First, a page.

21/8/1792 The guillotine was installed at the place du Carroussel, where it stayed until May 7th 1793 with some interruptions, such as the execution of the king, which took place at Place de la Révolution.

Naturally, curious Frenchmen began to wonder if the process were really as "clean and painless" as the Doctor had promised.  That "curiosity" was finally addressed in 1905 [The French continued using the Guillotine until the late 1970's.] with the following report by Dr. Bruneaux who "examined" the decapitated head of an executed criminal.

Does the Head Survive?
[Cited from The Guillotine Headquarters - attribution link below]

Read this report from 1905. The report is written by Dr Beaurieux, who under perfect circumstances experimented with the head of Languille, guillotined at 5.30 a.m. on June 28th, 1905

" I consider it essential for you to know that Languille displayed an extraordinary sang-froid and even courage from the moment when he was told, that his last hour had come, until the moment when he walked firmly to the scaffold. It may well be, in fact, that the conditions for observation, and consequently the phenomena, differ greatly according to whether the condemned persons retain all their sang-froid and are fully in control of themselves, or whether they are in such state of physical and mental prostration that they have to be carried to the place of execution, and are already half-dead, and as though paralysed by the appalling anguish of the fatal instant.

"The head fell on the severed surface of the neck and I did not therefor have to take it up in my hands, as all the newspapers have vied with each other in repeating; I was not obliged even to touch it in order to set it upright. Chance served me well for the observation, which I wished to make.

"Here, then, is what I was able to note immediately after the decapitation: the eyelids and lips of the guillotined man worked in irregularly rhythmic contractions for about five or six seconds. This phenomenon has been remarked by all those finding themselves in the same conditions as myself for observing what happens after the severing of the neck...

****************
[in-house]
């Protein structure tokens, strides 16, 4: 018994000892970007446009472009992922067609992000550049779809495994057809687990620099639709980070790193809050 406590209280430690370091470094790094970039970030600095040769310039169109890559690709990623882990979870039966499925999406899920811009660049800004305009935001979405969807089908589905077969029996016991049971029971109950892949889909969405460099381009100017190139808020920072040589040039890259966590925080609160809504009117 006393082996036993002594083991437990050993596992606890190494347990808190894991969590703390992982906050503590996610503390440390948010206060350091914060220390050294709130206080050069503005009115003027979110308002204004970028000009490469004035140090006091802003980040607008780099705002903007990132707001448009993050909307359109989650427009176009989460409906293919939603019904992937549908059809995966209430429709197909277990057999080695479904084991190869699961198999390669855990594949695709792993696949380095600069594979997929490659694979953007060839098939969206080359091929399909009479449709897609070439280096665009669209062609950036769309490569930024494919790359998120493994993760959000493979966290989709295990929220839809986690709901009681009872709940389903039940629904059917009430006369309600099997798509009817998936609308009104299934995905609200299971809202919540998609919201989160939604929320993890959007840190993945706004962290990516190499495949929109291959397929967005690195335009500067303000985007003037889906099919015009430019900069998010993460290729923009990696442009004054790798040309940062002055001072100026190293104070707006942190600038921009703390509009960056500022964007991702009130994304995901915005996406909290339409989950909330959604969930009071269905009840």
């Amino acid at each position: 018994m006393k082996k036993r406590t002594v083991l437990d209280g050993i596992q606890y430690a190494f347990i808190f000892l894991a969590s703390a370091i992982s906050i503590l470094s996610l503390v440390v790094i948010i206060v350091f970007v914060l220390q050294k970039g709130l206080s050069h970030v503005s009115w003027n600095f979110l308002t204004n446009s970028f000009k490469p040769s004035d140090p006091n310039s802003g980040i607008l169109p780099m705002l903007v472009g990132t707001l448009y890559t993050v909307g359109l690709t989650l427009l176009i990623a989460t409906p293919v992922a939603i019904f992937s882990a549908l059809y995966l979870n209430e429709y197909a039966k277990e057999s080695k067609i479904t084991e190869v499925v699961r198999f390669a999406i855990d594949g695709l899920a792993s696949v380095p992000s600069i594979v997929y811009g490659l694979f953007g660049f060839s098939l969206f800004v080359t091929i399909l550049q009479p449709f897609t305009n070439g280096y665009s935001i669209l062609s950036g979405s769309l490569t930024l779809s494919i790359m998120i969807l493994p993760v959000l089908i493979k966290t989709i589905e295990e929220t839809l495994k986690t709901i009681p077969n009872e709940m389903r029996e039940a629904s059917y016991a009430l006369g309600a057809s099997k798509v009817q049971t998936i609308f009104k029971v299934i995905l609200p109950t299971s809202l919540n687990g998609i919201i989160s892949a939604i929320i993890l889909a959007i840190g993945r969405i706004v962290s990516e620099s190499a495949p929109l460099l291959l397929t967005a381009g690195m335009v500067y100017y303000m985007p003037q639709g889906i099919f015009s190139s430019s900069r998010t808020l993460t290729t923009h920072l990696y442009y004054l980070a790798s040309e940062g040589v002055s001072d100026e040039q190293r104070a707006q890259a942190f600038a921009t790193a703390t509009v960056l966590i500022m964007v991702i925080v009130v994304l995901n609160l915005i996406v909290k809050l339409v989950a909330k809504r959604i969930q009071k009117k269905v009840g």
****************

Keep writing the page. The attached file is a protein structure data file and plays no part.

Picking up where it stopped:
"I waited for several seconds. The spasmodic movements ceased. The face relaxed, the lids half closed on the eyeballs, leaving only the white of the conjunctiva visible, exactly as in the dying whom we have occasion to see every day in the exercise of our profession, or as in those just dead. It was then that I called in a strong, sharp voice: "Languille!" I saw the eyelids slowly lift up, without any spasmodic contractions – I insist advisedly on this peculiarity – but with an even movement, quite distinct and normal, such as happens in everyday life, with people awakened or torn from their thoughts.

Next Languille's eyes very definitely fixed themselves on mine and the pupils focused themselves. I was not, then, dealing with the sort of vague dull look without any expression, that can be observed any day in dying people to whom one speaks: I was dealing with undeniably living eyes which were looking at me. "After several seconds, the eyelids closed again, slowly and evenly, and the head took on the same appearance as it had had before I called out.

"It was at that point that I called out again and, once more, without any spasm, slowly, the eyelids lifted and undeniably living eyes fixed themselves on mine with perhaps even more penetration than the first time. The there was a further closing of the eyelids, but now less complete. I attempted the effect of a third call; there was no further movement – and the eyes took on the glazed look which they have in the dead.

"I have just recounted to you with rigorous exactness what I was able to observe. The whole thing had lasted twenty-five to thirty seconds.

Perhaps the most relevant part of the Doctor's account is at the very end.  He describes the entire execution as "complete" with the complete death of the prisoner in "25-30 seconds."

Now, now.  Doesn't this meet the Supreme Court's standard for "not cruel and unusual?"

Come on, Oklahoma.  The Dark Ages weren't THAT long ago.